Political Cartoons are no laughing matter

Political cartoons are no laughing matter. Whaleoil has been taken to the Human Rights Commission in an attempt to silence us. People have decided that they are offended and they want to take away our freedom of speech. The people worldwide who condemned Charlie Hebdo for offending Muslims are no different to those who have taken Whaleoil to the Human Rights Commission. They think that their right to not be offended, trumps our right to publish a political cartoon. I have a little lesson for them from my days as a history teacher because I think that they fail to grasp the point of a political cartoon. Like a good blog, a political cartoon’s purpose is to stimulate debate, to make people think and to sometimes put the spotlight on issues we would prefer to ignore.

What is a Political Cartoon?

A political cartoon is a cartoon that makes a point about a political issue or current event.

Their main purpose, is not to amuse you but to persuade you.

A good political cartoon makes you think about current events, but it also tries to sway your opinion toward the cartoonist’s point of view. The best political cartoonist can change your mind on an issue without you even realizing how he or she did it.

Cartoonists’ Persuasive Techniques

Cartoonists use several methods, or techniques, to get their point across. Not every cartoon includes all of these techniques, but most political cartoons include at least a few. Some of the techniques cartoonists use the most are symbolism, exaggeration, labeling, analogy, and irony.

Once you learn to spot these techniques, you’ll be able to see the cartoonist’s point more clearly. You should also be aware of any political slant, or bias, that he or she might have. When you know where the cartoonist is coming from, it’s easier to make up your own mind.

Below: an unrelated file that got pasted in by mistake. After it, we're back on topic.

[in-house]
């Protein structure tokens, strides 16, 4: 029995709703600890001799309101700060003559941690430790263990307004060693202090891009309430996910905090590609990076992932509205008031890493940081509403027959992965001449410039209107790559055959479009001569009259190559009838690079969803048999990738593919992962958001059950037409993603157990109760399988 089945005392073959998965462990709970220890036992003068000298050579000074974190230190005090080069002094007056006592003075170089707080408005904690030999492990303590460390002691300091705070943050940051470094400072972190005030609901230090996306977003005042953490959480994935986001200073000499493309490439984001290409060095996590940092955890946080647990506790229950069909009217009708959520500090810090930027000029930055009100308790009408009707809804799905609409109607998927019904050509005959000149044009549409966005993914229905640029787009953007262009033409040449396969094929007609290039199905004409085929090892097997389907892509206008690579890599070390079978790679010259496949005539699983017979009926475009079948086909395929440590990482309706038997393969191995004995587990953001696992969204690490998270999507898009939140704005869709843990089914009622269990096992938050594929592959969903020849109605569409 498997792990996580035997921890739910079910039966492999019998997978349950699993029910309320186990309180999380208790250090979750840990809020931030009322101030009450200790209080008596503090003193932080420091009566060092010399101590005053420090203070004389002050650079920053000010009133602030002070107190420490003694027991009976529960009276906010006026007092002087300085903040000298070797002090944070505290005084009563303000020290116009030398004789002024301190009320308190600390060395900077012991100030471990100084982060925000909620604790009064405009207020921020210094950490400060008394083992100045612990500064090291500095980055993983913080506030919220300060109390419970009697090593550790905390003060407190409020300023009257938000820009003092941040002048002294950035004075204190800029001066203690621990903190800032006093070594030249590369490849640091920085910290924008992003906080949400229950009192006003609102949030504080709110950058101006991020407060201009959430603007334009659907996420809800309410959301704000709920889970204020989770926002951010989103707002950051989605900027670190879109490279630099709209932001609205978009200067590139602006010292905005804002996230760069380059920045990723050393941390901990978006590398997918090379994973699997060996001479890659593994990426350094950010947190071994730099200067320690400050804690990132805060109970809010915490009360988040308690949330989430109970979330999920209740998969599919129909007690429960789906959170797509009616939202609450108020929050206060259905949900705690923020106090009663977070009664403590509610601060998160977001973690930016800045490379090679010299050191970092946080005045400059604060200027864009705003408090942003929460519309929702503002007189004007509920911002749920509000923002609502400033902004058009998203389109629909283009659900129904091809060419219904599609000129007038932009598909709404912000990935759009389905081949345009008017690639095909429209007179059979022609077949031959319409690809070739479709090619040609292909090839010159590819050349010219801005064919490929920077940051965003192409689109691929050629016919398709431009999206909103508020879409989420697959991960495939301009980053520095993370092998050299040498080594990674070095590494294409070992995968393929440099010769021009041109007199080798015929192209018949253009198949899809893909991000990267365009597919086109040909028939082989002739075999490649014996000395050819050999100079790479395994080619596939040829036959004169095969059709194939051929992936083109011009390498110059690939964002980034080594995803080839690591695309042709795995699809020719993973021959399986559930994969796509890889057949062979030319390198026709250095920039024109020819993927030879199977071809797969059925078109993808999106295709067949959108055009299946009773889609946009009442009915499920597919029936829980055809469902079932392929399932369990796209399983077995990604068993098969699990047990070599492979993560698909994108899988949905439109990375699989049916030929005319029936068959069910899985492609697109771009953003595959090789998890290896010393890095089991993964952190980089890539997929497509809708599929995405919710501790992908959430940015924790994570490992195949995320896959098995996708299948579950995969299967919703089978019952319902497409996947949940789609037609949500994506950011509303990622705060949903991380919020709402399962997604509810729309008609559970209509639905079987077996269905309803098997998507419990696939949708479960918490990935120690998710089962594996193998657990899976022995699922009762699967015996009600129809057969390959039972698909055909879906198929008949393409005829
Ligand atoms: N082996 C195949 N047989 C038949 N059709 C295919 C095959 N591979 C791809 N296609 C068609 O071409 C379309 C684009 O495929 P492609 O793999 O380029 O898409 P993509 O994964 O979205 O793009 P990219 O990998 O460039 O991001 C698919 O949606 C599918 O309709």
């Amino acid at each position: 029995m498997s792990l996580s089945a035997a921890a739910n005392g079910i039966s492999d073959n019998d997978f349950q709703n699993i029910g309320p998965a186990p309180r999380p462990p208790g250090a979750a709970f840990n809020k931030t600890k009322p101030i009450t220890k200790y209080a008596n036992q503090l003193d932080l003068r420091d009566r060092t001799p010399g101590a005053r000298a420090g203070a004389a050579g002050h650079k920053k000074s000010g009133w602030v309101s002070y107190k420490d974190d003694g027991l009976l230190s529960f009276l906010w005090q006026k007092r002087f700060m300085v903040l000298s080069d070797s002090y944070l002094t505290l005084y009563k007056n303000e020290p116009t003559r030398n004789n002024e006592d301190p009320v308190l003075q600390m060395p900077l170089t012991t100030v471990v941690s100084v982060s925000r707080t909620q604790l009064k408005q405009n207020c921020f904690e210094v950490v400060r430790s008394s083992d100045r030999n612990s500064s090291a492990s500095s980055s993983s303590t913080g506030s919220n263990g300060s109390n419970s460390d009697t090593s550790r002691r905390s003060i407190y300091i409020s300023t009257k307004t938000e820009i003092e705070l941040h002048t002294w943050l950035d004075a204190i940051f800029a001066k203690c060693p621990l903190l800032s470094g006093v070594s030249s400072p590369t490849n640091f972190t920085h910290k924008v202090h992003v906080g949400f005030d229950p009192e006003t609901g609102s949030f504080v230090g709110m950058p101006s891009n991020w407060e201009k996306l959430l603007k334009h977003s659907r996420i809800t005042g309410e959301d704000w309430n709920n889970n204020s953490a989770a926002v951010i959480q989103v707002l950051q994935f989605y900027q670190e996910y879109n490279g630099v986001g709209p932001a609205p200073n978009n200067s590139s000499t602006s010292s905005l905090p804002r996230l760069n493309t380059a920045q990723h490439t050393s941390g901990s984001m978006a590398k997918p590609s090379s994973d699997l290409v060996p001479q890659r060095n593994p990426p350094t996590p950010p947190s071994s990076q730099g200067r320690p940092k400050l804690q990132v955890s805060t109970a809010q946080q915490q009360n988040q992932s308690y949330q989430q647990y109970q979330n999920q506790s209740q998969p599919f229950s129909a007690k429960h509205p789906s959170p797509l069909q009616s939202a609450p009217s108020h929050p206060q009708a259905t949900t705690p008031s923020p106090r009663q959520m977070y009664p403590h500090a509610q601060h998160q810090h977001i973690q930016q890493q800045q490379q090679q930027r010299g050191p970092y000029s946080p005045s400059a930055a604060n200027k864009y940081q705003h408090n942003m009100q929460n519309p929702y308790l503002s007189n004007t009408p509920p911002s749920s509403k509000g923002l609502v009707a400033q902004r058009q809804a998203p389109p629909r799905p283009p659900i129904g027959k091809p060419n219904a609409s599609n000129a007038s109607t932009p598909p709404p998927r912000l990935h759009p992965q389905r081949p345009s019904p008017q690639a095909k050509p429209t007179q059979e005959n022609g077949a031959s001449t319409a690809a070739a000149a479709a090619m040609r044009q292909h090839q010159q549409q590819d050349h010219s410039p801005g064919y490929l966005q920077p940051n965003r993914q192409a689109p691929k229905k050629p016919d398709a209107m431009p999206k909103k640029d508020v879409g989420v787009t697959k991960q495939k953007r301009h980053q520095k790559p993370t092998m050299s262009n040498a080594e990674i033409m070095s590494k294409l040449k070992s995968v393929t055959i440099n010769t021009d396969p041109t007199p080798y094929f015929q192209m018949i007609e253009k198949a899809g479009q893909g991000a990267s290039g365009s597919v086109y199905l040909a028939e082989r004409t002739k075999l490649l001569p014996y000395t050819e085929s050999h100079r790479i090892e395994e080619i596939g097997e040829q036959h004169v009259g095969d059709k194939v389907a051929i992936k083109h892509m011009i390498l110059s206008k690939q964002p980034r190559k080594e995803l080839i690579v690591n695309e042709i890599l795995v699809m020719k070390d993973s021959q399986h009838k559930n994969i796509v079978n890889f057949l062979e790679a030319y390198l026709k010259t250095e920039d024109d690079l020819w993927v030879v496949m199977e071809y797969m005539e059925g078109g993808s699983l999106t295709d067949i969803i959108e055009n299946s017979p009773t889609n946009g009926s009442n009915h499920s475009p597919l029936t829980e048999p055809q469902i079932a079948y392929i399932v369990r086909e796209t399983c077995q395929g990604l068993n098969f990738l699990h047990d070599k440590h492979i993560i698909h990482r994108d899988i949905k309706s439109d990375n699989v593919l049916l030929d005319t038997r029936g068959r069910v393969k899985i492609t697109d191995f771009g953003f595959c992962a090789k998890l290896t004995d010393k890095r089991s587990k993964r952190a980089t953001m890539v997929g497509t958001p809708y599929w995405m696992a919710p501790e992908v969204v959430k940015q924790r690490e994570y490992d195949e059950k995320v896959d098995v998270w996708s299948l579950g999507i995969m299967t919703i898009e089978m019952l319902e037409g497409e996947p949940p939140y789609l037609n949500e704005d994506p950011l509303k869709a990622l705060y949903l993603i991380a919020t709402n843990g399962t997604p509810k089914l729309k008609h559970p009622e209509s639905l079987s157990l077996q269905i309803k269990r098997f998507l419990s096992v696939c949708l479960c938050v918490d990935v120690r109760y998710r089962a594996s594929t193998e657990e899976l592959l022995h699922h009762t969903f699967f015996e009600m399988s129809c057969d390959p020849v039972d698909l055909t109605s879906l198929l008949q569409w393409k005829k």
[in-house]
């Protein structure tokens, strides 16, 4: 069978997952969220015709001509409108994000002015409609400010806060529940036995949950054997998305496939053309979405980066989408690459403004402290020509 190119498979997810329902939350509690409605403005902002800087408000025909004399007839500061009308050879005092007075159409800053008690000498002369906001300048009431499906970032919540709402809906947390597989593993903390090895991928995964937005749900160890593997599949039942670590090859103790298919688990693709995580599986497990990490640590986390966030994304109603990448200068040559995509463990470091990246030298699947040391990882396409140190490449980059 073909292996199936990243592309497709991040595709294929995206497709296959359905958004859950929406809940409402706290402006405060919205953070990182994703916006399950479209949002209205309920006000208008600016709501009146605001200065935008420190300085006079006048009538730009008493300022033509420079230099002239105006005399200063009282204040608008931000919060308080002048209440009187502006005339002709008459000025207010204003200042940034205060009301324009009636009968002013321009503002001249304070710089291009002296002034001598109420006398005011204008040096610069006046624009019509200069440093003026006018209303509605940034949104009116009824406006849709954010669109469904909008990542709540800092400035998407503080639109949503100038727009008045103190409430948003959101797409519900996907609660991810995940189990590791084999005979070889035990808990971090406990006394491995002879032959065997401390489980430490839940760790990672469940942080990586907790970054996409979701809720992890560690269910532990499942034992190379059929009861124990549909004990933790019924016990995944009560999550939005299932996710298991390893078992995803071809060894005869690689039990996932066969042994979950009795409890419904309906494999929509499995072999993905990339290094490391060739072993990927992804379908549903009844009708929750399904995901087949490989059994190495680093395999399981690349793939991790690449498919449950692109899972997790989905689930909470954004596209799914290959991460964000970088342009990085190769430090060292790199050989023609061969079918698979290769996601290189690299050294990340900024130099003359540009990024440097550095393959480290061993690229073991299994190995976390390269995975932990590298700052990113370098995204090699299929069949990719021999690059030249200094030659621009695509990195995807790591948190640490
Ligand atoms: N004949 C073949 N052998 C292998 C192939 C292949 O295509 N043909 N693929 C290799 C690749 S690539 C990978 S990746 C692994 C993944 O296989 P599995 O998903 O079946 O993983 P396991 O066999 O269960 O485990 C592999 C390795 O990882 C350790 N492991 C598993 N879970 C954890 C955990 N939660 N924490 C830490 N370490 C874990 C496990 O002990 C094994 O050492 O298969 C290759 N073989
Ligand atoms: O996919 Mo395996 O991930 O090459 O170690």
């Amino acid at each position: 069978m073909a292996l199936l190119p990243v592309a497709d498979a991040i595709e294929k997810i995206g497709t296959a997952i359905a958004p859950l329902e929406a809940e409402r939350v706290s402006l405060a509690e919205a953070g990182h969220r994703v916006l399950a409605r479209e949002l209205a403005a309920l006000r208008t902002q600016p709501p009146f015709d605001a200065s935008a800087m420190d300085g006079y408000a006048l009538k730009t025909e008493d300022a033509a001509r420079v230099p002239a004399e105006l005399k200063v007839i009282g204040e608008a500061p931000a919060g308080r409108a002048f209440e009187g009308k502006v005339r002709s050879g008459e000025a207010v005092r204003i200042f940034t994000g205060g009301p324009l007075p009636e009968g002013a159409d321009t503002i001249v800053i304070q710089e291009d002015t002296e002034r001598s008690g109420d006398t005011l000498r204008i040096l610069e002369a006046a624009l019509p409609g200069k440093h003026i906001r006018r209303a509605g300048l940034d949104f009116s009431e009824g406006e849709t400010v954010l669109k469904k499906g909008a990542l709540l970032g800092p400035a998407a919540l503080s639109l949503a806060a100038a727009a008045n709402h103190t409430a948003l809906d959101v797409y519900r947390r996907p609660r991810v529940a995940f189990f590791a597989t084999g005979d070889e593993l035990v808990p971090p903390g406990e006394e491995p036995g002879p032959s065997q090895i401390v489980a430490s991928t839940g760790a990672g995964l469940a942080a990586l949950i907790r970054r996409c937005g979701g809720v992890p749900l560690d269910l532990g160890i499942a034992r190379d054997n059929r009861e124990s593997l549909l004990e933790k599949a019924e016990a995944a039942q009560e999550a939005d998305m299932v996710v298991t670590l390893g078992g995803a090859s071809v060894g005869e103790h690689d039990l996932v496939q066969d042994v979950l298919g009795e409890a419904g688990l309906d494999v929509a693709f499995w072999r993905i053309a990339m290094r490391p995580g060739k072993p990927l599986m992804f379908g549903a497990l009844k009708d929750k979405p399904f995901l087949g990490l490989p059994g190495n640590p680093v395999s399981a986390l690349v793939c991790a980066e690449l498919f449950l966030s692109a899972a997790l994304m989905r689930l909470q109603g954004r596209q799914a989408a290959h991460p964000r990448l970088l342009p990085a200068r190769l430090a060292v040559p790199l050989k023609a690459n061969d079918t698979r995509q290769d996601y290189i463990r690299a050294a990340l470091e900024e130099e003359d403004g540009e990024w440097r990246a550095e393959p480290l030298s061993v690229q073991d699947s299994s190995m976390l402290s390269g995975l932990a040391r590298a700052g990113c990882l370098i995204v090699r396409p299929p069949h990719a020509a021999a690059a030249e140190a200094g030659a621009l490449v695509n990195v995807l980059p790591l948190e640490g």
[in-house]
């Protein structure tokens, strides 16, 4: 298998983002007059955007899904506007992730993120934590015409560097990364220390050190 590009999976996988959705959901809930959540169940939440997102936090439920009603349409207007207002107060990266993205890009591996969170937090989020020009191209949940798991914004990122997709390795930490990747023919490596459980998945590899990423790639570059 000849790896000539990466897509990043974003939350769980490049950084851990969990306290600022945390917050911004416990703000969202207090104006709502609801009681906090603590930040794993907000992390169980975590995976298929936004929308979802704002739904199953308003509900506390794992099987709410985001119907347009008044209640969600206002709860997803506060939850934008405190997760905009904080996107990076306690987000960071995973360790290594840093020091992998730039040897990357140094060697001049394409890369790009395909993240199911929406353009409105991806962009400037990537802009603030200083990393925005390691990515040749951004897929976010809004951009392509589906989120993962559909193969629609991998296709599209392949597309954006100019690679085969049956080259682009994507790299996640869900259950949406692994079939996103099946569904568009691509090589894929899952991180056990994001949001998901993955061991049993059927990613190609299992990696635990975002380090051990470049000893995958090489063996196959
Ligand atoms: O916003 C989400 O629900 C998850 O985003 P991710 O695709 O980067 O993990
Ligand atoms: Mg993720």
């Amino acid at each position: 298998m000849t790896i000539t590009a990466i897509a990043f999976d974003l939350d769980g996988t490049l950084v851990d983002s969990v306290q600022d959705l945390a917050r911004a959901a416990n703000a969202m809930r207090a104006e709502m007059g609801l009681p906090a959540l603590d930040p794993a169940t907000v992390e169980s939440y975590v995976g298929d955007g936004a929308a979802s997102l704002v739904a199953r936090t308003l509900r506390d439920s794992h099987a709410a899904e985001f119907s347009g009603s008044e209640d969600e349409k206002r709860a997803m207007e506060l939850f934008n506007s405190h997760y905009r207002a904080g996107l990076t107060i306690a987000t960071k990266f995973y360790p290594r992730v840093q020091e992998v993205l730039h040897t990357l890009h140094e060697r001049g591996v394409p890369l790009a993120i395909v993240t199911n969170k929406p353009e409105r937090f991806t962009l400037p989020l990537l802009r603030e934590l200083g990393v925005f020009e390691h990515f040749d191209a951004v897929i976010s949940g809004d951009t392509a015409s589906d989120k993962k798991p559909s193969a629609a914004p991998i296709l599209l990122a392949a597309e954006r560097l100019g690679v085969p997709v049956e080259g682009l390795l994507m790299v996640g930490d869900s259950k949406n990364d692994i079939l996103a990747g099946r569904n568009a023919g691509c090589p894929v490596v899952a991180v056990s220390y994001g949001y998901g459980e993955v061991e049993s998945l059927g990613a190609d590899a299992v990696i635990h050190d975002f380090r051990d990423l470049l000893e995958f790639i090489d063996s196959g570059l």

It would be really nice if those who ran to the Human Rights Commission and Susan Devoy let people make up their own minds about this cartoon. It’s purpose was to stimulate debate on an important issue and it has achieved its goal.

Here are some political cartoons for you to consider. Each of them is guaranteed to offend someone but that is not the point of a political cartoon.



Some European women might find this racist as the woman shown is white. Other women may find it misogynistic since it is making fun of a woman. Yet others may consider it fat shaming. The cartoon however is making a point about the irony of a women’s movement that wants the government to have no say over abortion but still expects it to provide free contraception. You may not agree with the view expressed by the cartoonist but you don’t have to.

Next I have two New Zealand cartoons for you to compare. The first one was drawn by Tom Scott and no one complained about it but the second one by Al Nisbet was called racist.

This Tom Scott cartoon made a similar point to Nibett's, but I don't recall any outrage. Of course, no Maoris were depicted which might explain that ...



290513 The Marlborough Express Al Nisbet cartoon

The Marlborough Express Al Nisbet cartoon


I can say I don’t think it funny or insightful. Like Susan Devoy, I find it distasteful. I struggle with the word offensive, however, because cartoonists are supposed to get under our skins and use visual hyperbole to tell a truth.